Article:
She launched Lipitor at Pfizer, and drove $4B at AstraZeneca. What will she do for Mylan?


A commercial leader, a woman, and a scientist walk into Mylan… And they’re all Adele Gulfo.

Adele is Executive VP and Head of Global Commercial Development at Mylan, one of the world’s leading global generic and specialty pharmaceutical companies. Being both a scientist and a corporate leader is unusual in the industry. Need we mention that she is also notable as a woman who is both? But that’s just the tip of the iceberg in her rather breathtaking career.

At AstraZeneca, she was Vice President of Healthcare Innovation and Corporate Strategy and Vice President of Business Development and Design. She grew Toprol-XL sales from $200 million to $2 billion and launched the cholesterol-lowering medicine, Crestor, bringing it to over $2 billion in a highly competitive market. She led the AstraZeneca Healthcare Innovation Center, which drove business growth and improved the delivery and management of healthcare. She collaborated with numerous sources—venture capital-backed startups, global giants, research institutions, technology players—to develop the mission of the center: to improve the patient experience through earlier diagnosis, broader treatment options, improved adherence, and enhanced interventions.

Following that, at Pfizer, she served as President of US Primary Care and Regional President of Latin America in the Emerging Markets Business Unit. Under her, their Latin American business achieved more than $3 billion in revenue. She developed the medical and public education campaigns and the launch for Lipitor, another cholesterol-lowering agent that became the world’s most successful medicine.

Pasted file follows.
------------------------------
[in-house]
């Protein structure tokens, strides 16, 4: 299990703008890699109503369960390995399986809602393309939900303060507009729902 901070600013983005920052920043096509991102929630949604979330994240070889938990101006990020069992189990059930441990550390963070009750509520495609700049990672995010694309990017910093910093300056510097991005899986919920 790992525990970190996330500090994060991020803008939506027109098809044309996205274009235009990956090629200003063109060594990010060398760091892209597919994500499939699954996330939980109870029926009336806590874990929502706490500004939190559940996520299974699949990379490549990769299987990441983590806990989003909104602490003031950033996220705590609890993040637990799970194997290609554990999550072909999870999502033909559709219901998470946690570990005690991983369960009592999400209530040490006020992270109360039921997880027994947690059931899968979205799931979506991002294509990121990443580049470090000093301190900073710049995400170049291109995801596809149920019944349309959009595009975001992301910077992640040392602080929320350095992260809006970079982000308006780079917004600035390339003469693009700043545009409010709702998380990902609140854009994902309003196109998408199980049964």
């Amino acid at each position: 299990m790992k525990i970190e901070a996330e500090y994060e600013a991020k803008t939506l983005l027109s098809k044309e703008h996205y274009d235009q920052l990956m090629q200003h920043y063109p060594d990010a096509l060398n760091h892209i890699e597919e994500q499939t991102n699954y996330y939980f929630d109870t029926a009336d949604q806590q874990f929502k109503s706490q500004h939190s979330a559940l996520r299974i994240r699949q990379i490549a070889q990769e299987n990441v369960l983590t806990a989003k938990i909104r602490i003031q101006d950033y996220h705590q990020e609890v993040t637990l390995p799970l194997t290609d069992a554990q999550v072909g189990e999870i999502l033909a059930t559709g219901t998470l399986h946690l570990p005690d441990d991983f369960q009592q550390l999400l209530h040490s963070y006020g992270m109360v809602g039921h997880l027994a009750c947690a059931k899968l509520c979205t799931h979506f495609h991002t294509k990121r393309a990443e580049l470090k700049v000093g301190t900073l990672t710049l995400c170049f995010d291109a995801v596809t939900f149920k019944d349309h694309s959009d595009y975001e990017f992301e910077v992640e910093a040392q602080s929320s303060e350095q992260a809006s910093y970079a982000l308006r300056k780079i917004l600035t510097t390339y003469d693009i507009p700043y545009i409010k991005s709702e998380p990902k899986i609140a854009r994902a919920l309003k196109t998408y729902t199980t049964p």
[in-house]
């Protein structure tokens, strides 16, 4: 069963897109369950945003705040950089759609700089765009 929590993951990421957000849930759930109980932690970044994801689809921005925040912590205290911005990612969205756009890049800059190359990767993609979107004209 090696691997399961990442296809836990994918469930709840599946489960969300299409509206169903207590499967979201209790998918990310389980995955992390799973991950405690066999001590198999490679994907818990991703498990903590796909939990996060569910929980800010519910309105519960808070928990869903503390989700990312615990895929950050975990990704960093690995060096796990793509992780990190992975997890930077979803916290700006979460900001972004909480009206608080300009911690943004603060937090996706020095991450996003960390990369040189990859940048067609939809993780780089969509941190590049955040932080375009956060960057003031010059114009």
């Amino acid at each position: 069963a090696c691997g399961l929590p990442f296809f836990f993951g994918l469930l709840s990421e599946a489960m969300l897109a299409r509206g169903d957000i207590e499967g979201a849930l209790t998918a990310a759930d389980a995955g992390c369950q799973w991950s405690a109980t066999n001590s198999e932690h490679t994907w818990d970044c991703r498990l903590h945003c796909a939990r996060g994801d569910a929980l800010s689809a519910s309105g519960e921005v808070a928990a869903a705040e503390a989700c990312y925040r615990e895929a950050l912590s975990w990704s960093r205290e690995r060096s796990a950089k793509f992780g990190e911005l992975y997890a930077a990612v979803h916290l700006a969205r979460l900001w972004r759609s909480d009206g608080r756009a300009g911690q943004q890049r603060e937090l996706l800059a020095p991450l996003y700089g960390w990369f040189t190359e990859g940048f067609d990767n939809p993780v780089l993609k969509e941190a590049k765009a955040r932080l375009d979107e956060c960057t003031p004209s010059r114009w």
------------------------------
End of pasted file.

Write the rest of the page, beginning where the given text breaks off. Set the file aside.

And that’s not even counting her positions at Warner-Lambert, where she partnered with the American Heart Association, the National Institutes of Health, and leading academic institutions in developing award-winning medical and public education programs that helped to establish the significance of lowering cholesterol in preventing and managing heart disease.

Today, she also serves as Director of Bemis, Inc., a global supplier of flexible packaging used by leading healthcare and other companies worldwide. She is a member of the Industrial Advisory Board at Cleveland Clinic Innovations, an innovation adviser to Partners HealthCare, and a Director of Volunteers of America, Greater New York, Inc. Through its hundreds of human-service programs, Volunteers of America supervises over 55,000 people who affect the lives of over two million in more than 400 communities in forty-six states, Washington, DC, and Puerto Rico. “We build schools; we teach people who have lost their way,” she says. “It is about helping people get on the right path.”